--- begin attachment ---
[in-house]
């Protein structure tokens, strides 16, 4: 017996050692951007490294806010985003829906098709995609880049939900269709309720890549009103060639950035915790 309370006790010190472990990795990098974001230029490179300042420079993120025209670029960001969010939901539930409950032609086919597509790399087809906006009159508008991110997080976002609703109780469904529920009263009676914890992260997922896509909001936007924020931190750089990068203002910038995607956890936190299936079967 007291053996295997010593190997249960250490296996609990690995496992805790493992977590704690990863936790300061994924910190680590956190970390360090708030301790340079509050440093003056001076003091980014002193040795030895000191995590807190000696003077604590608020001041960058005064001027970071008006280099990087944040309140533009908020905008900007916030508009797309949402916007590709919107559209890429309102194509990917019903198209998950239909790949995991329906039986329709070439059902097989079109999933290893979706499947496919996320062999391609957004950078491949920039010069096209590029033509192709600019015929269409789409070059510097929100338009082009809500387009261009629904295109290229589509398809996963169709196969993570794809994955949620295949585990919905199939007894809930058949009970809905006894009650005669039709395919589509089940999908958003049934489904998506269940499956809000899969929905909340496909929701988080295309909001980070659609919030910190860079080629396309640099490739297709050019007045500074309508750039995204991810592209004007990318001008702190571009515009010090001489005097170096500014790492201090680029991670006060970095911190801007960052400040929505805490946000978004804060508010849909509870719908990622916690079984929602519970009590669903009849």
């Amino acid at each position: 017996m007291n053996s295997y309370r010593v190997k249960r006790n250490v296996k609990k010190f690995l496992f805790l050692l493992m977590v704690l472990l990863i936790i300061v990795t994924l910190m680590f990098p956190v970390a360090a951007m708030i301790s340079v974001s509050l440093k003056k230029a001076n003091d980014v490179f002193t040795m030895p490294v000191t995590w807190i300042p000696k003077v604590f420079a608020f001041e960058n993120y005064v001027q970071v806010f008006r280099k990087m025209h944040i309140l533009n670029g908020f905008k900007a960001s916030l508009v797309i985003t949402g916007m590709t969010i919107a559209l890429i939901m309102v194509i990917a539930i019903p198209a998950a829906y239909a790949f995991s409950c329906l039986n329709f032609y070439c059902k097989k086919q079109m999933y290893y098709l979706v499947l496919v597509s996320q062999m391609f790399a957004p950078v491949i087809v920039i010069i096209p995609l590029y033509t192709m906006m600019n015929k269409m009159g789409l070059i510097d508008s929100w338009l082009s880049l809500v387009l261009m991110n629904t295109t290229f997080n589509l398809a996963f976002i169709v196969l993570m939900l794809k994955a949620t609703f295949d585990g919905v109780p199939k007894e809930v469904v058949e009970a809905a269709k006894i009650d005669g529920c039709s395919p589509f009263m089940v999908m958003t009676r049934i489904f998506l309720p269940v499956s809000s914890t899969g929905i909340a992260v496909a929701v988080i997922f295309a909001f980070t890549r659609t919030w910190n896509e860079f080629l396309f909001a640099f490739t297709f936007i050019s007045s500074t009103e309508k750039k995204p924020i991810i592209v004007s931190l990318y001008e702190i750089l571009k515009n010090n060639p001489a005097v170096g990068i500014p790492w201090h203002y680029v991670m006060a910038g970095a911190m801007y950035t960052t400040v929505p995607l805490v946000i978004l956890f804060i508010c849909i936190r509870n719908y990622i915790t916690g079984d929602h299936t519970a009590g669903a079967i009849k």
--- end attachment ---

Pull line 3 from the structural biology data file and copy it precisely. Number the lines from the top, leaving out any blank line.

């Amino acid at each position: 017996m007291n053996s295997y309370r010593v190997k249960r006790n250490v296996k609990k010190f690995l496992f805790l050692l493992m977590v704690l472990l990863i936790i300061v990795t994924l910190m680590f990098p956190v970390a360090a951007m708030i301790s340079v974001s509050l440093k003056k230029a001076n003091d980014v490179f002193t040795m030895p490294v000191t995590w807190i300042p000696k003077v604590f420079a608020f001041e960058n993120y005064v001027q970071v806010f008006r280099k990087m025209h944040i309140l533009n670029g908020f905008k900007a960001s916030l508009v797309i985003t949402g916007m590709t969010i919107a559209l890429i939901m309102v194509i990917a539930i019903p198209a998950a829906y239909a790949f995991s409950c329906l039986n329709f032609y070439c059902k097989k086919q079109m999933y290893y098709l979706v499947l496919v597509s996320q062999m391609f790399a957004p950078v491949i087809v920039i010069i096209p995609l590029y033509t192709m906006m600019n015929k269409m009159g789409l070059i510097d508008s929100w338009l082009s880049l809500v387009l261009m991110n629904t295109t290229f997080n589509l398809a996963f976002i169709v196969l993570m939900l794809k994955a949620t609703f295949d585990g919905v109780p199939k007894e809930v469904v058949e009970a809905a269709k006894i009650d005669g529920c039709s395919p589509f009263m089940v999908m958003t009676r049934i489904f998506l309720p269940v499956s809000s914890t899969g929905i909340a992260v496909a929701v988080i997922f295309a909001f980070t890549r659609t919030w910190n896509e860079f080629l396309f909001a640099f490739t297709f936007i050019s007045s500074t009103e309508k750039k995204p924020i991810i592209v004007s931190l990318y001008e702190i750089l571009k515009n010090n060639p001489a005097v170096g990068i500014p790492w201090h203002y680029v991670m006060a910038g970095a911190m801007y950035t960052t400040v929505p995607l805490v946000i978004l956890f804060i508010c849909i936190r509870n719908y990622i915790t916690g079984d929602h299936t519970a009590g669903a079967i009849k």